There is a lot of debate as to whether or not Wordsworth wrote this poem as a reference to a nonfictional person, and also who this person might be. I have done a little research on this debate, but I do not believe that this poem refers to any specific Lucy, but instead I believe this is an example of human guilt, which can only come from a lifetime of experience. I personally think that Wordsworth is using this poem to describe human emotion using his immense wealth of experience as opposed to a single event/person. What do you guys think?

Wednesday, December 3, 2008

Speaker Poem 1: Sudden Journey

"Sudden Journey"
-Tess Gallagher

The author made it blatantly obvious right at the beginning of the poem that the speaker is both a women and is a child. Although it is later revealed that the speaker is an adult, she is speaking from her past. It is evident that the speaker is speaking from her childhood through her syntax in the first few lines. She uses mostly short sentences and statements. These are also generally observational, another sign that the speaker at this point is a child. However, we soon see a shift in the speakers identity as she goes from her memory to her current adulthood. She begins to reminisce about the event and talk about its importance. This transition is evident in her change in diction. The speaker suddenly begins to speak more eloquently and uses far more complex thoughts and ideas, as evidenced in the "cold platitude" and the "running" in the last few lines. 

here is a reading of the poem by the author! In addition there is an interview with her about her inspiration for the poem. Enjoy!

Tone Poem 2: London

-James Blake

The narrators tone in "London" acts as a door into his/her character. Through the tone we can decipher the observer's view of his setting, London. This is what tells us about him/her. The narrators tone is generally playful, making witty remarks throughout the poem. The narrator, thusly, seems like a witty and charismatic figure. However, if you take a closer look you can see an underlying somber tone. The narrator feels "chartered", rigidly clamped as opposed to free in a bustling metropolis. He feels that London is cluttered to the narrator. He finds it to be dirty and revolting, calling the Thames river "chartered". He finds the people frail and depressing, utterly disheveled. Much like with the city he despises the people. He feels as though all of the city is shackled in "mind-forged manacles". the phrase "hapless soldier's sigh" offers yet another dimension to the narrator's discontent. He feels oppressed and constricted, as though the air in London chokes him. He sees everything, even the cries of vendors, as cries of disdain begging for help.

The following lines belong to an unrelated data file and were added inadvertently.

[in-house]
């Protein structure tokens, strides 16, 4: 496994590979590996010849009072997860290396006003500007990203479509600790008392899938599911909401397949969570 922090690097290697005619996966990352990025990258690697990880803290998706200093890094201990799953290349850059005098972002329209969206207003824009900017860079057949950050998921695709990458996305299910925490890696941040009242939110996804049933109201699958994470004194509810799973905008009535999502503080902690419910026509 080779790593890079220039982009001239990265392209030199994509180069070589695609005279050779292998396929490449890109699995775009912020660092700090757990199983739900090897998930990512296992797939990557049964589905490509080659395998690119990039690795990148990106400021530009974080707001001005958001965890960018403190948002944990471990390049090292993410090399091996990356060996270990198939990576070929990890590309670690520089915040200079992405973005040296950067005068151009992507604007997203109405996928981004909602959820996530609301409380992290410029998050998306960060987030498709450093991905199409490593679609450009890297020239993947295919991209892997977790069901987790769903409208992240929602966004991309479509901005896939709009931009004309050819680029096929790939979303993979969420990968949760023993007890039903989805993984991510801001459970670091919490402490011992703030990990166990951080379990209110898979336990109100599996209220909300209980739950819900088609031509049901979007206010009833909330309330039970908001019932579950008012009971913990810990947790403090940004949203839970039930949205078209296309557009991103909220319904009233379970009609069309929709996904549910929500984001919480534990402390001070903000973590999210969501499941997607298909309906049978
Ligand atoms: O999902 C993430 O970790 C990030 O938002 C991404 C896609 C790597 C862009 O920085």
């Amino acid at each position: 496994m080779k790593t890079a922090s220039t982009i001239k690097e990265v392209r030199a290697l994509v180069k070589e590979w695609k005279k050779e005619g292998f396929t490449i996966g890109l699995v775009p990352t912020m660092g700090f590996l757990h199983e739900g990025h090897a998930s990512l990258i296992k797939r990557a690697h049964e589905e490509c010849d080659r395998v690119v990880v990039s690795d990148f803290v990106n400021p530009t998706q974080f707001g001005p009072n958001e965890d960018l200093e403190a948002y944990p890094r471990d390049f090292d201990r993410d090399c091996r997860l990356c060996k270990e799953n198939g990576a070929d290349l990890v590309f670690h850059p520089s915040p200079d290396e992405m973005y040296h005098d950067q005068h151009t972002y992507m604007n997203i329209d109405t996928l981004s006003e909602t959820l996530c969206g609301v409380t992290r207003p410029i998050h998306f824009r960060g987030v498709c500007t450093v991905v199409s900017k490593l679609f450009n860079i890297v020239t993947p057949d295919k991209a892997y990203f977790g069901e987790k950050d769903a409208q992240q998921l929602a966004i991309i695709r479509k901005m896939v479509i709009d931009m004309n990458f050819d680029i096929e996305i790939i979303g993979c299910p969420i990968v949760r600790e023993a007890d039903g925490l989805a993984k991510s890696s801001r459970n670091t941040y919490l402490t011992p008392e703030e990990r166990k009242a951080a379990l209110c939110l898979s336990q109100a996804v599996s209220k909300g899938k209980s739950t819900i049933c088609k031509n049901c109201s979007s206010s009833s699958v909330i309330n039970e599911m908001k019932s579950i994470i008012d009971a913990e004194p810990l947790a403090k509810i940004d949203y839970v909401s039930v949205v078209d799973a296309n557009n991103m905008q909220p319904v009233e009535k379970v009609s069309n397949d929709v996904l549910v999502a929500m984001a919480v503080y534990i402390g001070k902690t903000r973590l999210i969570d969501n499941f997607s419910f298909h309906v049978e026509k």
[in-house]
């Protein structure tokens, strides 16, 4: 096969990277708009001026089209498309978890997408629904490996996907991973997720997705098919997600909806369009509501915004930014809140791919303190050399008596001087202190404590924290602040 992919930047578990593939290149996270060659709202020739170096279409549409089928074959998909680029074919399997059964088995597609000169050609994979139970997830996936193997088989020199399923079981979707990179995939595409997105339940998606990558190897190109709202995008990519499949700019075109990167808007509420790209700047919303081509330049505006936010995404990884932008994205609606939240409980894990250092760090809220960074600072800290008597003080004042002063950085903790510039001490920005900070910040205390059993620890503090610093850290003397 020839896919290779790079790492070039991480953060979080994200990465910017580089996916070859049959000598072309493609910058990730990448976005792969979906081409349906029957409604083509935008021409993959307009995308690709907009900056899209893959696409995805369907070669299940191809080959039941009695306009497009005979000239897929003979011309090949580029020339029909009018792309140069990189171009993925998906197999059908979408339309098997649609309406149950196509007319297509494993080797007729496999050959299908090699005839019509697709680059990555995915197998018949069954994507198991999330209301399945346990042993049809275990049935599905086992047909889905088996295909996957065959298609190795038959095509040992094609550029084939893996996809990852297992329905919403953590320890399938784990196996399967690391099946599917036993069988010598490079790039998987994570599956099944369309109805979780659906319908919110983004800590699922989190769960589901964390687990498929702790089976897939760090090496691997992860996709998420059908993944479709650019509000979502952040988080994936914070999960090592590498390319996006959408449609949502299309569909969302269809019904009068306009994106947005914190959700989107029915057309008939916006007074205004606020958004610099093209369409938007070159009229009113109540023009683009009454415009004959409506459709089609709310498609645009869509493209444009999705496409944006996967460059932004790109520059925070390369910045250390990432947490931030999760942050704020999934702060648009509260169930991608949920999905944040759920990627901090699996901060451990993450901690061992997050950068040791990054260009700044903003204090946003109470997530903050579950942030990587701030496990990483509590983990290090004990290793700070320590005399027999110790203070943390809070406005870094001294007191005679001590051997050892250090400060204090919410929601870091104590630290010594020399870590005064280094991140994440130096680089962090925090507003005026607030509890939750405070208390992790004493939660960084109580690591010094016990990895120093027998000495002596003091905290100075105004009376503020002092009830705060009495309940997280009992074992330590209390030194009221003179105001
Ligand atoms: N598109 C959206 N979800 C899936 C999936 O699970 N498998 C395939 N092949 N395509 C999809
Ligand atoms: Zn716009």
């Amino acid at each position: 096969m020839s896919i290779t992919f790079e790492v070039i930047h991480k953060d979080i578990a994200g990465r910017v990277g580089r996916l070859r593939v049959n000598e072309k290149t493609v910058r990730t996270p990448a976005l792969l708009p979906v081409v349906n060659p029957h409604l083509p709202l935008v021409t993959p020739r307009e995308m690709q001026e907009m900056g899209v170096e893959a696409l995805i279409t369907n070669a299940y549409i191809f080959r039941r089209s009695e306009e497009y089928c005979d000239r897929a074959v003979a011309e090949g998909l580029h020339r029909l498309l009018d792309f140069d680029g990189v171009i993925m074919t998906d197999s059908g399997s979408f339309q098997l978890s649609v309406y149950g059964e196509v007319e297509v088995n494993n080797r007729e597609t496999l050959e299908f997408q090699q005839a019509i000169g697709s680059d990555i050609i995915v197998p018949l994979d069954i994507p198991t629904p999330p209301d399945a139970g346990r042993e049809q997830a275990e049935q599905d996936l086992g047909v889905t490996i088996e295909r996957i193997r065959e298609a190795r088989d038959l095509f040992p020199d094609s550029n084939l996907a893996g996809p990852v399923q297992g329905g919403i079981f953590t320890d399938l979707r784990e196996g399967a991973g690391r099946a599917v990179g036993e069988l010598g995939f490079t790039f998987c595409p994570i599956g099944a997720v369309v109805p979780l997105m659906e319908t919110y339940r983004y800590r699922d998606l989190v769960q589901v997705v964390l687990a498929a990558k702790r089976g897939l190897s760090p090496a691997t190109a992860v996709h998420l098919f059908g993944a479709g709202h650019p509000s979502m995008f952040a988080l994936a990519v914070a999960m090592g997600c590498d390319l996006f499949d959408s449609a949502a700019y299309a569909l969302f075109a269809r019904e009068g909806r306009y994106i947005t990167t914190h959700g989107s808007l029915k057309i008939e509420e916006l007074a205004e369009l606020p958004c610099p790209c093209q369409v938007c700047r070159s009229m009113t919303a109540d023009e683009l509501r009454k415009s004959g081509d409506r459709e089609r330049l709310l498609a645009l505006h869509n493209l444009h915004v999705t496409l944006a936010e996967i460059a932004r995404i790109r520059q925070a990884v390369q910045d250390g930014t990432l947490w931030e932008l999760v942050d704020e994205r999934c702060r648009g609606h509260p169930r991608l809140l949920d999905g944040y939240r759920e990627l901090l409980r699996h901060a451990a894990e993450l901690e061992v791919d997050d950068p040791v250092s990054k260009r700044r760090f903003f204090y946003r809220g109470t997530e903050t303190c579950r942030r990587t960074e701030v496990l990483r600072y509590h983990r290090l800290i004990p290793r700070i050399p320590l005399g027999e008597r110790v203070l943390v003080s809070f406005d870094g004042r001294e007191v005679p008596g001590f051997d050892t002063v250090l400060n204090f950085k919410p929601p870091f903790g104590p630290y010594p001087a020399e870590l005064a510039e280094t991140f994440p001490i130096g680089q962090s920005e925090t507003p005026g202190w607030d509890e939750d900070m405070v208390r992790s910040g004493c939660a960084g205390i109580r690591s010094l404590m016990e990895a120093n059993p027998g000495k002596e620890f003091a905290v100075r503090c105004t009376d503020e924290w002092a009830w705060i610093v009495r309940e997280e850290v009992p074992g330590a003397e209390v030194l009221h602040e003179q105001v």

Personally, I find the narrator to seem paranoid. He sees everything as negative. He has no balance or counter to his negative beliefs. He acts like his life has no upside and that the city is taking everything from him. His tone, in my opinion, makes him seem paranoid, obsessive, and desperate for a belief  to cling to.

Tone Poem 1: Leaving the Motel

Leaving the Motel

- W.D. Snodgrass

This Poem concentrates on the perception of love. It concentrates on the process by which a cheating couple hides their relationship. As the poem progresses, the narrator goes through several checks in order to make srue that he/she cheats correctly. I found it particularly interesting that throughout this poem the only mention of the lovers is the pronoun "we". The tone supports the narrator's secrecy and the immense importance that he/she gives it.
The narrator acts nervous in the first stanza, as though he is worried. He mentions details such as the "kids holler" as though these children could somehow destroy him. He is attempting to contain his encounter and cut it off from the entire world. He fails to show much emotion in what should be a very emotive and passionate occurrence. This is evident through the cold and calculating tone that carries from the second stanza on. The lovers go through a very detailed procedure, and implement their plan without any sign of love towards one another. The only exception to this is one stanza in which they deal with "our lilacs, the wayside flowers". Here there is a scintilla of the attraction that must have brought them together in the first place.
The most incredible thing about this poem is how little we learn about the lovers. We never learn their names, their occupations, how they met, or any detail of varying significance surrounding their lives. This major theme, detachment, is absolutely evident through the narrators cold, calculating, and nervous tone.